DBE is probably the simplest of the debugging methods (which often makes it the most effective!). DBE is an extremely easily implemented method which can tell you EXACTLY where something went wrong. It’s done by simply echoing some text between the lines, including the variables you are currently working with. Here’s an example:

<?php

function doStuff($num) {
if (
is_numeric($num) ) {
echo
‘[1]: Doung stuff ‘ . $num . ‘ times<br>’;
}
else {
die (
‘[1]: doStuff() called with a non integer<br>’);
}

echo ‘[1]: Begining execution loop<br>’;

$count = 0;

while ( $count < $num ) {
$count++;
echo
‘[1]: Stuff, loop #’ . $count . ‘<br>’;
// do more stuff later on…
}

echo ‘[1]: Finished execution loop<br>’;
Return
True;
}

echo ‘[0]: Begining program execution<br>’;
doStuff(7);
echo
‘[0]: Ending program execution<br>’;

?>

This example fully illustrates how to take advantage of DBE. We have a marker representing where we are in the program. In this instance I used [0] to signify that we were at the root of the code. [1] means that we are inside function one. And if I had more functions they would be [2], [3], [4], and so on. This allows us to quickly reference which part of the code is being processed.

We also output the values of all of the variables that are being worked within our loop inside dostuff(). Now, if we had a simple flaw in our logic and our while loop was not going through enough iterations, or things were happening in the wrong order, this output makes most problems easy to track down.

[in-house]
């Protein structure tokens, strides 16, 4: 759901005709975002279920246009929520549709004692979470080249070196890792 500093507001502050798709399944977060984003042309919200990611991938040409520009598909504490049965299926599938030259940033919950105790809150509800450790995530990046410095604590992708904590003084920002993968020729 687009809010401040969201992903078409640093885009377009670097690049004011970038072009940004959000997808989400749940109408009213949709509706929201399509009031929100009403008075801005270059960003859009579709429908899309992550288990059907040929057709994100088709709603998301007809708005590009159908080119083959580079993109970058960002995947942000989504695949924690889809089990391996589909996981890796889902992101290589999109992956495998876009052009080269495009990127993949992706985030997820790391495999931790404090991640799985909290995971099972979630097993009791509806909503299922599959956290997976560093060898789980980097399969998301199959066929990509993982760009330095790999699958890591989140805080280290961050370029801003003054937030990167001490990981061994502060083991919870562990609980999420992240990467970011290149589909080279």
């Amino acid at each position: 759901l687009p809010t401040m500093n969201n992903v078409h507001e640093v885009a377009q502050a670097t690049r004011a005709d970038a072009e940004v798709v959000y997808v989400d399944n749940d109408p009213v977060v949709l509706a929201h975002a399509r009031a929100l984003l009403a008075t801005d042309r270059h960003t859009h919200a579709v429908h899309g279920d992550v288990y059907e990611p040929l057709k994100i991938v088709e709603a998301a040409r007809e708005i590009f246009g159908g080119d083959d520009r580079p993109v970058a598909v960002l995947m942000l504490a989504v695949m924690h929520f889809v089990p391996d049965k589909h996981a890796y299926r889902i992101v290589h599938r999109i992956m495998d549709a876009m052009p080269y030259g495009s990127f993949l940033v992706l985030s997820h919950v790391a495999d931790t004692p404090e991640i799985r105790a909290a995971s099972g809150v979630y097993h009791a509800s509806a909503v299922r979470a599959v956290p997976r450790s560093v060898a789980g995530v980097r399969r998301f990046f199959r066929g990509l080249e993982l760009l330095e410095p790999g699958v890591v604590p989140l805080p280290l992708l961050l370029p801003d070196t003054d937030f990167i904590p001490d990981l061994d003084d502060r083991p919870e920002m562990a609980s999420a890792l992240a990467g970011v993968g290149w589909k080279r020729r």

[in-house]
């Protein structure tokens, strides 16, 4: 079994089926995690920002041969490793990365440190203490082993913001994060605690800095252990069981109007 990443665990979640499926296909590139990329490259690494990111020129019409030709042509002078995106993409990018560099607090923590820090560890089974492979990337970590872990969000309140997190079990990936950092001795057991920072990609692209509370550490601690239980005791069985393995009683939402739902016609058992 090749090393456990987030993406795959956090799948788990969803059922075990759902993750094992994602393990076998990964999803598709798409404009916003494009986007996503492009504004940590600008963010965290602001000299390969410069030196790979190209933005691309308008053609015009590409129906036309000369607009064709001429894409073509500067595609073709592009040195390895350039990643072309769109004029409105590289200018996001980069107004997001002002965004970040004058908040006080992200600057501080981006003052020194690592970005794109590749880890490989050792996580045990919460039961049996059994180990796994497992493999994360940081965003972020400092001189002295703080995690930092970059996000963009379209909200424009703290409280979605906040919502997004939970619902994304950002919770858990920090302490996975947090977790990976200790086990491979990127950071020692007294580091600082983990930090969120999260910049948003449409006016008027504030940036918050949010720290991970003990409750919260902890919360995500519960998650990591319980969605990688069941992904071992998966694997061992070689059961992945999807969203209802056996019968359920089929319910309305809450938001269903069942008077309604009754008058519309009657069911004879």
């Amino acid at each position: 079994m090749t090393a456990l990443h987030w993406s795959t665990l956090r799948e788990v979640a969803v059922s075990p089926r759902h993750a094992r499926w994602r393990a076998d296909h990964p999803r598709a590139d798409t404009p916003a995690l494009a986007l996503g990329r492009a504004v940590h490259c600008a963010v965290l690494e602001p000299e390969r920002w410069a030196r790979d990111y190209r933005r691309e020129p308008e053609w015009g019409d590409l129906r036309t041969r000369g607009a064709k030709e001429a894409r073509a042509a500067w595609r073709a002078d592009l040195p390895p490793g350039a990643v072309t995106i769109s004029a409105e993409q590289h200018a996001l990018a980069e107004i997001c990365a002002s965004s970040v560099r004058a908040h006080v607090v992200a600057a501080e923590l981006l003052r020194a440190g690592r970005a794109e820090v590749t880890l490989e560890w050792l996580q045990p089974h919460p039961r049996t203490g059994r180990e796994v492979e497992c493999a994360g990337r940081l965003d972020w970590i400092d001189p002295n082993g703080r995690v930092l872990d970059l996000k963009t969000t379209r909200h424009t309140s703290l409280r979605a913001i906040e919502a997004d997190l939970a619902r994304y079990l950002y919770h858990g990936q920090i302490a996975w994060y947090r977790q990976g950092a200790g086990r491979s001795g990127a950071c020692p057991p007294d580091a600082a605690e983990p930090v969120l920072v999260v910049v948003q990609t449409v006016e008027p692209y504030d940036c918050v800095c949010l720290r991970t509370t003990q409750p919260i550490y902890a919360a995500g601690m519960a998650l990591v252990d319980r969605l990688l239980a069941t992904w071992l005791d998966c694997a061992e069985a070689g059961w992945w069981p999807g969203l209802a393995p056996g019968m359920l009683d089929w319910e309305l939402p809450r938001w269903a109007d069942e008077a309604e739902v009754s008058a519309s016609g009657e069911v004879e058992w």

DBL (Debug-By-Logging)

DBL is much the same, except that instead of echo’ing, you log the information to a file (with simple fopen() and fputs() statements. The beauty of this method is that you can keep permanent records, and compare their behavior.

Let’s say something started happening in version 1.2 of a script you were writing, but did not happen in 1.1. Using DBL method you can simply look at the log files created when debugging, and find where the two versions started to disagree. This is not always true for all circumstances, but can be a very useful tool when used properly.

Now, if you are writing code to be distributed, it is sometimes desirable to allow the user to change a simple variable to turn debugging output on or off. You might have them e-mail the output you (or let you see it) which will help troubleshoot problems that other people are having with your code… you can do that quite simply like this:

<?php

// configuration Variables
// set to ‘0’ to disable debugging messages
$debug = 1;
$logfile = ‘./program.log’;

function logentry($line) {
global
$logfile;
// open our log file
$fp = @fopen($logfile, ‘a’);

//check to make sure it’s useable now…
if ( $fp ) {
// if it is – write our line, close the file,
// exit the function we’re also going to time
// stamp is so that we can see when something
// happened (useful if the program is being
// looked at for lack of speed)
fputs($fp, ‘['.time().'] ‘ . $line . chr(10));